- Cart Abandonment: nearly all email marketing platforms offer a cart abandonment feature. If you are an online retailer, make sure you have the tracking codes in place to implement these messages. SalesCycle reported that an approximately 75% carts were abandoned in 2016. The good news is that approximately 40% of cart abandonment emails are opened, and the email click rate is about 29% and conversion rate is about 5%.
- Responsive design: while this has been around for years, many email marketers still send a static email design that looks the same on desktop and smartphone. Make sure your message “knows” what device the subscriber is using at that moment – iPhone, Android, desktop and so on.
There are also some very savvy app developers who can add amazing dynamic functions to your emails to help improve relevancy. Here are just a few examples:
- One developer I work with can help you send custom emails based on the weather where the subscriber is viewing the email. A message from a retailer could feature umbrellas on a rainy day in Seattle, or sunglasses on a hot sunny day in Phoenix.
- Geolocation is now a relatively easy dynamic function you can implement. If your product is found in retail stores throughout the country, don’t just include a link to your website to search a long list of participating retailers. Your email will know where that person is standing with their smartphone and automatically generate a map with a link to the nearest store.
- Do you have a limited-time offer? Use a “countdown clock” in the email to create a sense of urgency and help increase response to your call-to-action.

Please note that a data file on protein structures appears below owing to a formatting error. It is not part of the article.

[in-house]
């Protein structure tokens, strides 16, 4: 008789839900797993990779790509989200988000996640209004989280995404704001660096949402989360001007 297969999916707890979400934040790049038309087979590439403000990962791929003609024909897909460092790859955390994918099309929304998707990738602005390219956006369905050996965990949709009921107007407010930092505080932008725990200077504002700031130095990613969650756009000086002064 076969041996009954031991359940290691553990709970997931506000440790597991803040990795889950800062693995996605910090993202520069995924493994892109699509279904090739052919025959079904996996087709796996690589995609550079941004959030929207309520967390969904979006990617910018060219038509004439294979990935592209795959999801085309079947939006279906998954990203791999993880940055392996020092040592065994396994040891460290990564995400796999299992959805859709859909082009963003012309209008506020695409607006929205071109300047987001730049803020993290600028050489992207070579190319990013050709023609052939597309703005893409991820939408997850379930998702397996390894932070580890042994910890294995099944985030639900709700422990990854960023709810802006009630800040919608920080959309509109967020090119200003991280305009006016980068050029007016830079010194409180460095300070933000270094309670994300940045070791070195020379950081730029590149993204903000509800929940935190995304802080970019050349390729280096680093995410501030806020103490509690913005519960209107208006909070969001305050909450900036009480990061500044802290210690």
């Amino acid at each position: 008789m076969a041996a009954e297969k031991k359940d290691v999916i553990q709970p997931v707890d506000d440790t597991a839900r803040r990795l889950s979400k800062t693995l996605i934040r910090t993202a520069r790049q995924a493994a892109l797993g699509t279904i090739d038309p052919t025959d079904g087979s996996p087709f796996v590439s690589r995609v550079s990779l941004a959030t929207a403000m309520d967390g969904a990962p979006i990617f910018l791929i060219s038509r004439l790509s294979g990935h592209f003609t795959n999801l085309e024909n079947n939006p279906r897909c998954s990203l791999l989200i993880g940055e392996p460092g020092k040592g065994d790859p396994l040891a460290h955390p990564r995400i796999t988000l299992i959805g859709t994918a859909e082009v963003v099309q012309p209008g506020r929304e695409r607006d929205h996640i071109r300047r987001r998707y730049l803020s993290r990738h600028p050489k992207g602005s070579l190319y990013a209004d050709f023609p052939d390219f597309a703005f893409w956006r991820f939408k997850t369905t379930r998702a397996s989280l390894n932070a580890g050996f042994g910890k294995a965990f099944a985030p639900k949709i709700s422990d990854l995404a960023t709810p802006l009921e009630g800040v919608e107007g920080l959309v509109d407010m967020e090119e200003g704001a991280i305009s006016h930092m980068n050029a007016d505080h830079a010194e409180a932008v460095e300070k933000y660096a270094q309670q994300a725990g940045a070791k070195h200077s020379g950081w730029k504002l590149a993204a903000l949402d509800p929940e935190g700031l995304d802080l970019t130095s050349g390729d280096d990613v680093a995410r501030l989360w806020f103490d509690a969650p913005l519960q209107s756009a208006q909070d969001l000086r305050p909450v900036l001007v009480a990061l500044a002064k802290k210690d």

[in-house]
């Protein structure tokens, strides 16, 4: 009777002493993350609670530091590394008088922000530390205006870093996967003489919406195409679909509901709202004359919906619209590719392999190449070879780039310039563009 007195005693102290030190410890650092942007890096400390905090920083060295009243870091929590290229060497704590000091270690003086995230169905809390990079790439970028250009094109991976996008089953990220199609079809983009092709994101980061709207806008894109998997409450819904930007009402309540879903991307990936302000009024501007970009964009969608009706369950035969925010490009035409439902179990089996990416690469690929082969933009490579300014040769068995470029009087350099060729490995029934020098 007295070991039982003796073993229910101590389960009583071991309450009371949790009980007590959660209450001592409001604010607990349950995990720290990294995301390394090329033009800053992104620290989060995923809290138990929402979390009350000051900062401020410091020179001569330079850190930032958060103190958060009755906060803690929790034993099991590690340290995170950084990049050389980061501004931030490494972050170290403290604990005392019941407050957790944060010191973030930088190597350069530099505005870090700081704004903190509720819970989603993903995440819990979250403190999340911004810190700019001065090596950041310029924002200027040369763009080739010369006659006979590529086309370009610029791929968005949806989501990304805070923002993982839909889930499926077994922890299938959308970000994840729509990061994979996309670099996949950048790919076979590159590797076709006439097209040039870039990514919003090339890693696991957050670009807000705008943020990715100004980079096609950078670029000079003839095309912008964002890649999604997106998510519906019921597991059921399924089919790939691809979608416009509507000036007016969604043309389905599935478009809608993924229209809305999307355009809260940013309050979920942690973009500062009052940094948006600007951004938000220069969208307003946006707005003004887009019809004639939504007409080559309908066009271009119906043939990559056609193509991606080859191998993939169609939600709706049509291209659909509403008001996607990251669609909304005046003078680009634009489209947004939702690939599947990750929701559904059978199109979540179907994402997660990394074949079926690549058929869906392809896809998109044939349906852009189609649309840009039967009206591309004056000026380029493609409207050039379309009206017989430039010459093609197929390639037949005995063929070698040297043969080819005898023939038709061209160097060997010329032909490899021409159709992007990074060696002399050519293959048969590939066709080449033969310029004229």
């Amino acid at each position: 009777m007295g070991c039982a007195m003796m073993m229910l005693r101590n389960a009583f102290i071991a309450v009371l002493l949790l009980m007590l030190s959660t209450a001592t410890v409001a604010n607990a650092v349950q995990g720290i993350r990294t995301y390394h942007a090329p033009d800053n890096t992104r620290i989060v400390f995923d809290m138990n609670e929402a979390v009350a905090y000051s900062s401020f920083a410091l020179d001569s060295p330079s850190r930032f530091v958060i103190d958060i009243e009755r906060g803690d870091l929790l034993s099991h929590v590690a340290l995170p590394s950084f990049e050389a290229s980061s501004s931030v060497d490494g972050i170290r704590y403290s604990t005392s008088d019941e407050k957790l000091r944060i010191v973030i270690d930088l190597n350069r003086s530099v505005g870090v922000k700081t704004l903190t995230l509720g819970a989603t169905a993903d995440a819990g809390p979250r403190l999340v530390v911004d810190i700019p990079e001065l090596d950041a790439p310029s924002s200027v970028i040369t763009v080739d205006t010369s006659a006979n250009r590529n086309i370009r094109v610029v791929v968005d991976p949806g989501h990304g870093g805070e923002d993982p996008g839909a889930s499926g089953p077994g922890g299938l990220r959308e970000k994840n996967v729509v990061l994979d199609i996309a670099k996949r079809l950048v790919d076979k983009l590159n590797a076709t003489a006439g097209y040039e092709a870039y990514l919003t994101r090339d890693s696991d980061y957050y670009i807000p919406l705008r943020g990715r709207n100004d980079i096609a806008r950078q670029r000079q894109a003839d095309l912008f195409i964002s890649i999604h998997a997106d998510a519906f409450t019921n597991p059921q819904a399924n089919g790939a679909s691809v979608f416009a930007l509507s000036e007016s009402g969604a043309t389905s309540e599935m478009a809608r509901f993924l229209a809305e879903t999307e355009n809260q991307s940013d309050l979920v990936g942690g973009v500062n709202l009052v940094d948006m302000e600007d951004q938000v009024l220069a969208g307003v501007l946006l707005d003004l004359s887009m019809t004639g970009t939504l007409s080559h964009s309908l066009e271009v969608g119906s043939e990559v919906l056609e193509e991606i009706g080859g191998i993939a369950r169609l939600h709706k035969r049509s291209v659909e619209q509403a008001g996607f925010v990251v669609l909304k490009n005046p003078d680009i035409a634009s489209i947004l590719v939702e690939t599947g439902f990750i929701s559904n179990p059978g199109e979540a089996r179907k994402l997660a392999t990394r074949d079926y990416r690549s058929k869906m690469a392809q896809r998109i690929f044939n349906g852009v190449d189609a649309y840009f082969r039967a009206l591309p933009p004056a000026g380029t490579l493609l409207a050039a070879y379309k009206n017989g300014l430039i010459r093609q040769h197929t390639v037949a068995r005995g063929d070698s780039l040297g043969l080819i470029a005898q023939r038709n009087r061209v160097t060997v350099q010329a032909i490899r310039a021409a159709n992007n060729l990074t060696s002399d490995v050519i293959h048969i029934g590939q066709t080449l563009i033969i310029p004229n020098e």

- If you have a loyalty rewards program, don’t make subscribers click back to the website to log in and view their reward status. Display their reward total prominently, with a clear call-to-action to take advantage of those rewards with a single click.
There are nearly endless ways to create more relevant content for your email marketing messages. Sit down with your sales and customer service folks to uncover new ways to improve relevancy. Speak with an email marketing pro and app developer to help create dynamic messaging that delivers one-on-one, custom conversations based on your subscribers’ preferences. The “times they are a-changing’,” and email marketing is no exception.
Mark Vogel is President of Vogel Marketing Solutions LLC and serves as a lead email consultant for Nxtbook Media. He has more than 35 years of experience in the marketing world and has been actively engaged in email campaigns for more than 20 years. His email marketing clients include Fortune 500 companies, e-commerce retailers, non-profits, local businesses, and more. He can be reached at Mark@VogelMarketing.net.
Feel free to check out part one of this series by going here.